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Law Enforcement Ramping Up Security for College Football National Championship

Stephanie Colombini/WUSF

Law enforcement is leaving no stone unturned when it comes to security at the 2017 College Football National Championship, according to Marc Hamlin, Assistant Chief with the Tampa Police Department.

He and other officials recently gathered at Raymond James Stadium, host of the January 9 game, to talk about safety and security for the event.

Credit Stephanie Colombini/WUSF
State and local law enforcement officials talk security for the National Championship at Raymond James Stadium.

The championship won't be Tampa's first rodeo with high security events. The city hosted the Republican National Convention and four Super Bowls, not to mention the annual Gasparilla parade. But Special Agent Tom Foy with the Florida Department of Law Enforcement says recent events like the apparent terror attack in Berlin have authorities stepping up their game more than ever.

“Tragically this is happening all too often,” Foy said. “We build on it, law enforcement learns from each event. We talk to each other locally, we talk to each other from state to state and internationally. We're always looking for a nexus to Florida.”

Tampa Police Assistant Chief Marc Hamlin says while there are no credible threats to the area as of yet, the public needs to be vigilant.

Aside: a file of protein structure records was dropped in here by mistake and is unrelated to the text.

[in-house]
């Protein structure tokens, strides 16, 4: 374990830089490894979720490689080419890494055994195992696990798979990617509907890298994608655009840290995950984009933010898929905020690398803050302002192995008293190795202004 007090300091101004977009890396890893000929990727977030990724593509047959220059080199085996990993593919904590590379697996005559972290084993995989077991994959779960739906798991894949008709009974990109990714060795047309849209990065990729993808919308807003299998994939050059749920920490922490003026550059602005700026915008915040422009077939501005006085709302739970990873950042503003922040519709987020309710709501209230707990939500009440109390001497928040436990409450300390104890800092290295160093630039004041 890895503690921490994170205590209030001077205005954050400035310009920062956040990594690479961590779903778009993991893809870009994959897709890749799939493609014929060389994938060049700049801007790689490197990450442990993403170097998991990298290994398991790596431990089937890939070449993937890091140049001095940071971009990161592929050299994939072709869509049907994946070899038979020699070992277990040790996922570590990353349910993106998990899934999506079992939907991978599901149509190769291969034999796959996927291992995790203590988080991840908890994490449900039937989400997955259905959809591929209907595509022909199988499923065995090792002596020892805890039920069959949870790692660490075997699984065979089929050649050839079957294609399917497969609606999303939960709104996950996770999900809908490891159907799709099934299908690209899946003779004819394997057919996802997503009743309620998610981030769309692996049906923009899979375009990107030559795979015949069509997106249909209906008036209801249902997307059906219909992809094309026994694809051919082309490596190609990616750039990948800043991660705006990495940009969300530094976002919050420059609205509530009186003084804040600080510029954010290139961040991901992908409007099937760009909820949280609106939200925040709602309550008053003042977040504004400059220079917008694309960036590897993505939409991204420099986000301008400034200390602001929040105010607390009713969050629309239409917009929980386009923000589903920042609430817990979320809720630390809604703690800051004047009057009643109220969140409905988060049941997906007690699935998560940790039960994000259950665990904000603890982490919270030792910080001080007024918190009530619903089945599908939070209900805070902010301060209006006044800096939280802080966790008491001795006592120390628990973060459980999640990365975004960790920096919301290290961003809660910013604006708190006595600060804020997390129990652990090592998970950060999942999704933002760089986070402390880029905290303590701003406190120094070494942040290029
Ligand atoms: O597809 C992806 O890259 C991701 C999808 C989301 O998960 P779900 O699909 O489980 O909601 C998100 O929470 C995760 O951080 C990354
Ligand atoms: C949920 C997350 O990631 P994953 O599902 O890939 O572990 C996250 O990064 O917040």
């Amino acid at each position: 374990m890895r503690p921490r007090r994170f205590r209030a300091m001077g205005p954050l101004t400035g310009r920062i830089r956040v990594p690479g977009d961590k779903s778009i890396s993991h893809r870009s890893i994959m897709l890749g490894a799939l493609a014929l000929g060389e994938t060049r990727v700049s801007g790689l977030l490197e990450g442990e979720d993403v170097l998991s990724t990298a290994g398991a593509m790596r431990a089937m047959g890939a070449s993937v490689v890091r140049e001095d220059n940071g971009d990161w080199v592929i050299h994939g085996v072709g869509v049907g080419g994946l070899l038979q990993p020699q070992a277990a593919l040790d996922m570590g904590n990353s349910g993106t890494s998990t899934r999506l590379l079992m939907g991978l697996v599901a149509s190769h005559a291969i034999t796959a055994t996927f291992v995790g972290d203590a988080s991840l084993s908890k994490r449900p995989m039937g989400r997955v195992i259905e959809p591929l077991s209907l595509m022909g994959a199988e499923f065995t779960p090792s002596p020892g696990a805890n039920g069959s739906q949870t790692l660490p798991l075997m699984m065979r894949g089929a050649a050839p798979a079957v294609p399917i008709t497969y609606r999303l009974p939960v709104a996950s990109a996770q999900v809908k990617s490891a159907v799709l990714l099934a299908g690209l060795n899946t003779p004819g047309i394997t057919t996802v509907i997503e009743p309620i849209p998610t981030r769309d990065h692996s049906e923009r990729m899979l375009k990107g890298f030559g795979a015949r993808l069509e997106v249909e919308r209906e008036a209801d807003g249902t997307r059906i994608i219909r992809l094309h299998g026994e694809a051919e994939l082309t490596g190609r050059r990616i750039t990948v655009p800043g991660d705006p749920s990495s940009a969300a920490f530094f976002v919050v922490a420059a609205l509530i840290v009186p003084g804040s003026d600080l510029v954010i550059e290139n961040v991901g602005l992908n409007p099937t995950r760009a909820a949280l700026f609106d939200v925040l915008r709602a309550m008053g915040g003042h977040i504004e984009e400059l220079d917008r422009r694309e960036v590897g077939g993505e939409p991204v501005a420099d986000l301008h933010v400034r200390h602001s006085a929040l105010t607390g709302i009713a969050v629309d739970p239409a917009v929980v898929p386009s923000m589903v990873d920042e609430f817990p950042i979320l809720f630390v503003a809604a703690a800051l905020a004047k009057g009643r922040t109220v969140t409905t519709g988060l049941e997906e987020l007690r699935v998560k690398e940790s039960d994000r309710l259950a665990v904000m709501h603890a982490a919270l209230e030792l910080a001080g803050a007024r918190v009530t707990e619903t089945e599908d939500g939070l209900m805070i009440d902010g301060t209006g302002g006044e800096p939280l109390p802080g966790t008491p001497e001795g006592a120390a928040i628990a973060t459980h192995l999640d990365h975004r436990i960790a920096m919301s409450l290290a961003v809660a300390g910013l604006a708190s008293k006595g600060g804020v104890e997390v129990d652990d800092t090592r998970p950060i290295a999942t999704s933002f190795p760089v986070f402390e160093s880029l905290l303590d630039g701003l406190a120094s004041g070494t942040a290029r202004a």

“So we really want to get that message across to see something and say something, so we can actually do something about it,” Hamlin said.

Hamlin says the public can expect to see enhanced security at Raymond James Stadium, as well as at other game-related events around the city.

“You'll have magnetometers and wanding, and bag checks upon entry,” Hamlin said.

As well as things you might not notice, like police snipers and undercover cops.

Stay tuned on wusfnews.org for more updates as we get closer to the game.

I cover health care for WUSF and the statewide journalism collaborative Health News Florida. I’m passionate about highlighting community efforts to improve the quality of care in our state and make it more accessible to all Floridians. I’m also committed to holding those in power accountable when they fail to prioritize the health needs of the people they serve.
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